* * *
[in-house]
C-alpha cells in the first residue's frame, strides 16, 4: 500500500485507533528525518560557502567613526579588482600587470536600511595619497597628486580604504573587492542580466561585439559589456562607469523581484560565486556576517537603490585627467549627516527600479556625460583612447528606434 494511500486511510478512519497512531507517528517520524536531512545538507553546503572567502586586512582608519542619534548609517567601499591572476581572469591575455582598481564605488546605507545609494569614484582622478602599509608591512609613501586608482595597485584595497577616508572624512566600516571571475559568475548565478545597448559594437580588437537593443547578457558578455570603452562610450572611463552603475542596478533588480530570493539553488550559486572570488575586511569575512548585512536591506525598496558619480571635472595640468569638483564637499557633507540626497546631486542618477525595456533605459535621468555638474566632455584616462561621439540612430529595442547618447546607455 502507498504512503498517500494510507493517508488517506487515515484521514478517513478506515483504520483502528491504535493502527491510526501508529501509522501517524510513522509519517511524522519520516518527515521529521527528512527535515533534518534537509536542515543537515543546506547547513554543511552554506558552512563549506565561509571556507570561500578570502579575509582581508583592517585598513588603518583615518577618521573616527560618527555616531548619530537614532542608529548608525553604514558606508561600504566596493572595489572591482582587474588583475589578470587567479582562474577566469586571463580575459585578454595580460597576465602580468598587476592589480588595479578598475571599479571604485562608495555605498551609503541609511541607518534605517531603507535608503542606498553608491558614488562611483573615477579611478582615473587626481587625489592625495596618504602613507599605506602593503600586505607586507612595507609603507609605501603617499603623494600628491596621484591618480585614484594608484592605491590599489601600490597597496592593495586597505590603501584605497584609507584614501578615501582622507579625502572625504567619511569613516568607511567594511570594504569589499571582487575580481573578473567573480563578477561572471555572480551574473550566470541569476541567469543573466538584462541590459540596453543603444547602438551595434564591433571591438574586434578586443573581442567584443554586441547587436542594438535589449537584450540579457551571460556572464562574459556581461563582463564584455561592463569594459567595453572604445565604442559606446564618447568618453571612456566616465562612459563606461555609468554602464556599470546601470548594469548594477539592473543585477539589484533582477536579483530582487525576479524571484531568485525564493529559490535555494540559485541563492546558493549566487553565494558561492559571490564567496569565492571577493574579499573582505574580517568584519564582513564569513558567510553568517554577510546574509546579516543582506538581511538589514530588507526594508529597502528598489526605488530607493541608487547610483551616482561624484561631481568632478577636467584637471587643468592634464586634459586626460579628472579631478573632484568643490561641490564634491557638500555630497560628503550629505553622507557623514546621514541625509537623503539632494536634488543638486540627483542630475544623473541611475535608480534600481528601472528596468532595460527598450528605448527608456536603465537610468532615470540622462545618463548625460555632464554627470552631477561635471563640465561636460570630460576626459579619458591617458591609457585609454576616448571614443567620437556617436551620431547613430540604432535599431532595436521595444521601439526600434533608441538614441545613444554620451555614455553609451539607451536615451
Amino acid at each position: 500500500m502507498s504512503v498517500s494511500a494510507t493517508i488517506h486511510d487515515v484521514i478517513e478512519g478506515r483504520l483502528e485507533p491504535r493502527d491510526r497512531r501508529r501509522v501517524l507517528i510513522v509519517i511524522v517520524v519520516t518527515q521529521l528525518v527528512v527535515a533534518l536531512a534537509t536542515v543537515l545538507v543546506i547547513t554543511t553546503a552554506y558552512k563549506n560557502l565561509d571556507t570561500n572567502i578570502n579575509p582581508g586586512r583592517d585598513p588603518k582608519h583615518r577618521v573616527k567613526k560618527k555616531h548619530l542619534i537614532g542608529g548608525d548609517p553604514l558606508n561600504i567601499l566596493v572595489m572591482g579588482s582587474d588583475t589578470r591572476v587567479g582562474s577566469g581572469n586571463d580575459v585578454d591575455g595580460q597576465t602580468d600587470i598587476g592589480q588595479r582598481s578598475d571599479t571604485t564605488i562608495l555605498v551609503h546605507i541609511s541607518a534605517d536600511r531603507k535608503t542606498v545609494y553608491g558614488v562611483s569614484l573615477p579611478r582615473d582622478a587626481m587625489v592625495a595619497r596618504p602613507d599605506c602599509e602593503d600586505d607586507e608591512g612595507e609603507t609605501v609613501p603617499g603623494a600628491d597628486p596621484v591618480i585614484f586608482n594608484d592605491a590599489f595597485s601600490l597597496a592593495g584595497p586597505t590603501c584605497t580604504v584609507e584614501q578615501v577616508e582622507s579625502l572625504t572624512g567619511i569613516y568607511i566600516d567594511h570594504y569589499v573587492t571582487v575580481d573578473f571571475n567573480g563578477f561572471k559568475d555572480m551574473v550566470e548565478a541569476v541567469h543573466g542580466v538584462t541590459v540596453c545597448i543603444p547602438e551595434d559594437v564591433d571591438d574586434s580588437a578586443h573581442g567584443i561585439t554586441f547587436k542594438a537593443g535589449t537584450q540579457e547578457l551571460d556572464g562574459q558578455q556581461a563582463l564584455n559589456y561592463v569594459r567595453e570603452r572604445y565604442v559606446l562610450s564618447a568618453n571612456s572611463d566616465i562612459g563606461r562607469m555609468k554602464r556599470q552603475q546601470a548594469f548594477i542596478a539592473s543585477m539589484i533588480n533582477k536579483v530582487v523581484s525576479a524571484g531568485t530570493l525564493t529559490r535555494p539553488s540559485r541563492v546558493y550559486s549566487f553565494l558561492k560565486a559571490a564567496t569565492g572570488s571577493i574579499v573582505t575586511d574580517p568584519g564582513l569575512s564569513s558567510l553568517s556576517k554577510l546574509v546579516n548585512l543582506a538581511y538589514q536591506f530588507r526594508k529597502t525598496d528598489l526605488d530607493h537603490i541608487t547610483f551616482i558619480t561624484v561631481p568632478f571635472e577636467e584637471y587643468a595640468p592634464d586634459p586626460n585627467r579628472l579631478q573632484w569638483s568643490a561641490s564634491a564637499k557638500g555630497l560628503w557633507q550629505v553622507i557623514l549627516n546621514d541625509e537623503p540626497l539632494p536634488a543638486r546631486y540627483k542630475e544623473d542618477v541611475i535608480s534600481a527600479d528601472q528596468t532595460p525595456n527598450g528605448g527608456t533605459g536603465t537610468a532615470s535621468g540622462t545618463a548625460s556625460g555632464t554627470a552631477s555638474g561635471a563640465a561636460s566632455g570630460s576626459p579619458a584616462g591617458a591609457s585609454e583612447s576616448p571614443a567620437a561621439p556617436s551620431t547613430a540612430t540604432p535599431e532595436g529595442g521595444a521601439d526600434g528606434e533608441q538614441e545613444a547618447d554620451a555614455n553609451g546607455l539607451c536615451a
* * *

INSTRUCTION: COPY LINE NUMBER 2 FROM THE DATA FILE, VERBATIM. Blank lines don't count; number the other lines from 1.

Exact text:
C-alpha cells in the first residue's frame, strides 16, 4: 500500500485507533528525518560557502567613526579588482600587470536600511595619497597628486580604504573587492542580466561585439559589456562607469523581484560565486556576517537603490585627467549627516527600479556625460583612447528606434 494511500486511510478512519497512531507517528517520524536531512545538507553546503572567502586586512582608519542619534548609517567601499591572476581572469591575455582598481564605488546605507545609494569614484582622478602599509608591512609613501586608482595597485584595497577616508572624512566600516571571475559568475548565478545597448559594437580588437537593443547578457558578455570603452562610450572611463552603475542596478533588480530570493539553488550559486572570488575586511569575512548585512536591506525598496558619480571635472595640468569638483564637499557633507540626497546631486542618477525595456533605459535621468555638474566632455584616462561621439540612430529595442547618447546607455 502507498504512503498517500494510507493517508488517506487515515484521514478517513478506515483504520483502528491504535493502527491510526501508529501509522501517524510513522509519517511524522519520516518527515521529521527528512527535515533534518534537509536542515543537515543546506547547513554543511552554506558552512563549506565561509571556507570561500578570502579575509582581508583592517585598513588603518583615518577618521573616527560618527555616531548619530537614532542608529548608525553604514558606508561600504566596493572595489572591482582587474588583475589578470587567479582562474577566469586571463580575459585578454595580460597576465602580468598587476592589480588595479578598475571599479571604485562608495555605498551609503541609511541607518534605517531603507535608503542606498553608491558614488562611483573615477579611478582615473587626481587625489592625495596618504602613507599605506602593503600586505607586507612595507609603507609605501603617499603623494600628491596621484591618480585614484594608484592605491590599489601600490597597496592593495586597505590603501584605497584609507584614501578615501582622507579625502572625504567619511569613516568607511567594511570594504569589499571582487575580481573578473567573480563578477561572471555572480551574473550566470541569476541567469543573466538584462541590459540596453543603444547602438551595434564591433571591438574586434578586443573581442567584443554586441547587436542594438535589449537584450540579457551571460556572464562574459556581461563582463564584455561592463569594459567595453572604445565604442559606446564618447568618453571612456566616465562612459563606461555609468554602464556599470546601470548594469548594477539592473543585477539589484533582477536579483530582487525576479524571484531568485525564493529559490535555494540559485541563492546558493549566487553565494558561492559571490564567496569565492571577493574579499573582505574580517568584519564582513564569513558567510553568517554577510546574509546579516543582506538581511538589514530588507526594508529597502528598489526605488530607493541608487547610483551616482561624484561631481568632478577636467584637471587643468592634464586634459586626460579628472579631478573632484568643490561641490564634491557638500555630497560628503550629505553622507557623514546621514541625509537623503539632494536634488543638486540627483542630475544623473541611475535608480534600481528601472528596468532595460527598450528605448527608456536603465537610468532615470540622462545618463548625460555632464554627470552631477561635471563640465561636460570630460576626459579619458591617458591609457585609454576616448571614443567620437556617436551620431547613430540604432535599431532595436521595444521601439526600434533608441538614441545613444554620451555614455553609451539607451536615451